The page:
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How to get licensed as an insurance agent in Texas

These step will help you navigate TDI requirements and properly comply with regulatory requirements.

  1. Do I need a license?

    Simply put, if you perform insurance related activities, you need a license. The law (4001.051) lists activities that require a license.

    Quick Test: Do I need a license? Ask yourself these questions…

    Do you:

    • Sell insurance on behalf of the insurer?
    • Send or receive insurance applications, other than on your own behalf when obtaining insurance?
    • Advertise insurance policies or applications?
    • Send or receive an insurance policy on behalf of an insurer?
    • Examine or inspect risks?
    • Send, collect, or receive insurance premiums?
    • Make or forward a diagram of a building for insurance purposes?
    • Examine or adjust a loss for an insurer?

    For some employees, there is a limited exception in the law for which they don’t need a license (4001.002 (b)).

    Quick Test: Am I exempt from licensing? Ask yourself these questions…

    Do you:

    • Act as an arbitrator in the adjustment process?
    • Act as an attorney, without being a local agent or and adjuster for the insurer?
    • Act as an Attorney-in-Fact or traveling salaried rep. of a reciprocal or interinsurance exchange, or Lloyd’s plan?
    • Act as a full-time salaried employee of an insurer, who is not involved in the sale of insurance?
    • Work with group motor vehicle insurance or a business or department of a company that engages in that business?
    • Act as a salaried employee who is not involved in selling insurance, and instead works full-time in a clerical or administrative position, including taking information and receipt of premiums in the office of an agent?

    Finally, if you are in a role that does not receive commission and your compensation does not depend on the premium amount generated, then you are exempt from licensing.

    Helpful Links:

    E&O Insurance

  2. What do I need?

    It depends on what you plan to sell. You may need more than one. The General Lines licenses are the broadest. The General Lines Property and Casualty license allows you to sell auto, home and business insurance. The General Lines Life, Accident and Health allows you to sell those types of policies. There are additional requirements if you plan to sell annuities or Medicare products.

    Helpful Links:

    General Lines Property & Casualty

    General Lines Life & Health

    Limited & Specialty

    Insurance Service Rep Personal Lines Only

    Managing General Agent

    Risk Manager

    TDI Info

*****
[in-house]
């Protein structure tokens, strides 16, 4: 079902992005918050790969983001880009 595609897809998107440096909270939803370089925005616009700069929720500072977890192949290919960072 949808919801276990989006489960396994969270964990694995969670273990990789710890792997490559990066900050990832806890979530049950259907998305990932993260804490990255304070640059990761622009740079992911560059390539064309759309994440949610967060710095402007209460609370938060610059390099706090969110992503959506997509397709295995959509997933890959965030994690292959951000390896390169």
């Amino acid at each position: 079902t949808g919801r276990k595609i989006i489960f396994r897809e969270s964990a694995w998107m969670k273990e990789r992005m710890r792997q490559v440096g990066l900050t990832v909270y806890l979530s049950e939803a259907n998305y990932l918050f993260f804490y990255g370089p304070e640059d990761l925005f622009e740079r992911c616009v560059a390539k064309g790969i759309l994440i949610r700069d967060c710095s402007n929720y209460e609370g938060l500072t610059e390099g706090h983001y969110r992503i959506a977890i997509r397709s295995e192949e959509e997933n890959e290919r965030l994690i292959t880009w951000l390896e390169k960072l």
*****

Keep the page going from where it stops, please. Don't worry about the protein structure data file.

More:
3. Where do I start?

    1. Take and pass an exam
    2. Get fingerprinted
    3. Apply for a license

    Pearson Vue handles the testing. They have prepared a candidate handbook to guide you through the process.

    Good news! You do not need to take an exam if:

    • Your license has been expired for more than 90 days, but less than one year.
    • You don’t live in Texas, but you have a license in good standing in a reciprocal state.
    • You have the Chartered Property and Casualty Underwriter designation.
    • You may also be eligible for a temporary or emergency license without an exam.

  4. How do I prepare for the exam?

    You can prepare with classroom, virtual and self-study options. There are also outlines that provide an overview of the test and an approximate number of questions for each subject.

    Helpful Links:

    Exam Outlines

    Classroom or Online-Kaplan

    On-Line

  5. What else is required?

    You will need to keep your information current. TDI has a form for address changes and new company appointments. You will also need to appoint your team as subagents if they don’t have an appointment from the company.

    Helpful Links:

    Licensing FAQ

  6. Can I do business in other states?

    Each state has its own licensing rules. You can apply for a non-resident license in any state. Most will require that you provide proof that your Texas license is in good standing. You can get a Letter of Certification from Sircon.

    Helpful Links:

    Letter of Certification

    Apply On-line - NIPR

  7. Continuing Education - What do I need to do?

    You must complete 24 hours of continuing education during your license cycle. That includes at least two hours of ethics. At least 12 of those must be either classroom or classroom equivalent (webcasts, for example.). There are additional rules if you are selling annuities or Medicare products.

    Helpful Links:

    Requirements

    TDI Information

    Online Education & CE

Need CE?

Check out IIAT’s classes and webinars.

Learn More
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Jim Gavin

Information Services Specialist

Thank You to Our Lead Underwriters

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